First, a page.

Bahrain is now a suitable place to do crypto-related businesses. After a long journey of regulations drafts, the final one has been completed.
The forgotten Middle East
We often hear about cryptocurrency regulations in Asia and Europe. Sometimes, there are news about another American state trying to adjust the law to the changing society and technology, like blockchain. South America is also known for setting new crypto regulations. Venezuela went a step further and established a tax payment in cryptocurrency. But, except for Dubai, we almost never see any news about the Middle East’s law revolutions. Until now.
Good news from Bahrain
On February 25th, Central Bank of Bahrain published an official announcement on its website. The bank informed about issuing of the new cryptocurrency rules. The reasoning for this decision lies in the need to ensure that crypto activities are comprehensively supervised and safe. It will allow the citizens to invest, trade and use the technology in a legal way.
The framework covers licensing, governance, minimum capital, risk management, AML/CFT, standards of business conduct, reporting, and cyber security for all crypto-asset services. It also mentions supervision and enforcement standards.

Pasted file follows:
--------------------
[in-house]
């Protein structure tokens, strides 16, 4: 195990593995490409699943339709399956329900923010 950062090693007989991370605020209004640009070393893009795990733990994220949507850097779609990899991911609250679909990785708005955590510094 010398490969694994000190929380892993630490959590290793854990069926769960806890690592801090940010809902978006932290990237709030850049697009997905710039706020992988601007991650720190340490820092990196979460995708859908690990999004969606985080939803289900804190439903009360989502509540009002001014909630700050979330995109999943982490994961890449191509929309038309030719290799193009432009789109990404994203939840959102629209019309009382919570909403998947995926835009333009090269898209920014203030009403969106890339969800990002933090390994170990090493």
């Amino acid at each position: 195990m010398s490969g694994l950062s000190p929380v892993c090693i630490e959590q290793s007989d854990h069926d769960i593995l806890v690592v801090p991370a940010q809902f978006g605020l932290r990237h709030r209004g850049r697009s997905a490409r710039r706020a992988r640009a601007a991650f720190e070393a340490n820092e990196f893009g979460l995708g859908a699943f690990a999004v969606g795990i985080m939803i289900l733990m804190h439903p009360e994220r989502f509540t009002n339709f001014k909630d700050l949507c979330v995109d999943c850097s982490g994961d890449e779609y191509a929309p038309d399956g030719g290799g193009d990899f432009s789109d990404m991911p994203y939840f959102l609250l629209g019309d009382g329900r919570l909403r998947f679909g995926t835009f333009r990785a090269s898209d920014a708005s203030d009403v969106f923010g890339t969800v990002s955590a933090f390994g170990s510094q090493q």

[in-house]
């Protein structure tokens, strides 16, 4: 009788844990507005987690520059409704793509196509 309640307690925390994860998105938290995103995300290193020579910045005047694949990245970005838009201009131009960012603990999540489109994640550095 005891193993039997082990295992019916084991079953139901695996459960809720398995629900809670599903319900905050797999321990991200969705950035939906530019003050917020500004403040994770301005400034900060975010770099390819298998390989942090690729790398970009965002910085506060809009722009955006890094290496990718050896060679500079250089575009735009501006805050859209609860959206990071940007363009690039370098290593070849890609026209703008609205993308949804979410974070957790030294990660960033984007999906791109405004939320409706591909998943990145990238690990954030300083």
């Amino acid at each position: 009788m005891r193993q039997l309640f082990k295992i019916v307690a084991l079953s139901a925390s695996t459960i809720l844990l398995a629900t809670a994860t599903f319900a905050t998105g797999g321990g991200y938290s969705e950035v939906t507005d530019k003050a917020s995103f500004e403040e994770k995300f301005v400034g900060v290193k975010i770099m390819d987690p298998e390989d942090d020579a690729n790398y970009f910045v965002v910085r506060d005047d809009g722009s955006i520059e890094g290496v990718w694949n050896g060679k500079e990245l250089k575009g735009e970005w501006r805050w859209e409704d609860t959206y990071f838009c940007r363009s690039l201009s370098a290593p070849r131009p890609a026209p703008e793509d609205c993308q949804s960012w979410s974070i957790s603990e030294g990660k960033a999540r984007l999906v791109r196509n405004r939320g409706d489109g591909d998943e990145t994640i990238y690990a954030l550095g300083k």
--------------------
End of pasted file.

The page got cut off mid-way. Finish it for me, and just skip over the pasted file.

Moreover, for the companies licensed by the law as cryptocurrency exchanges, the regulations will also include trading transparency and they will help to avoid manipulations, frauds and various conflicts of interest.
Shaping the cryptocurrency world
The regulations are necessary for shaping a legal, friendly and fair cryptocurrency space in every country. The discussion on whether the digital assets should be considered a legitimate form of business has, fortunately, died out. Now it’s more of a ‘how’ than an ‘if’ debate. Bahrain has become the first Arabic country to comprehensively work on crypto regulations. The Central Bank of Bahrain also stresses the need to especially enhance the diligence of this legislative process. It seems like Bahrain is becoming another crypto-friendly place, along with Malta and Switzerland.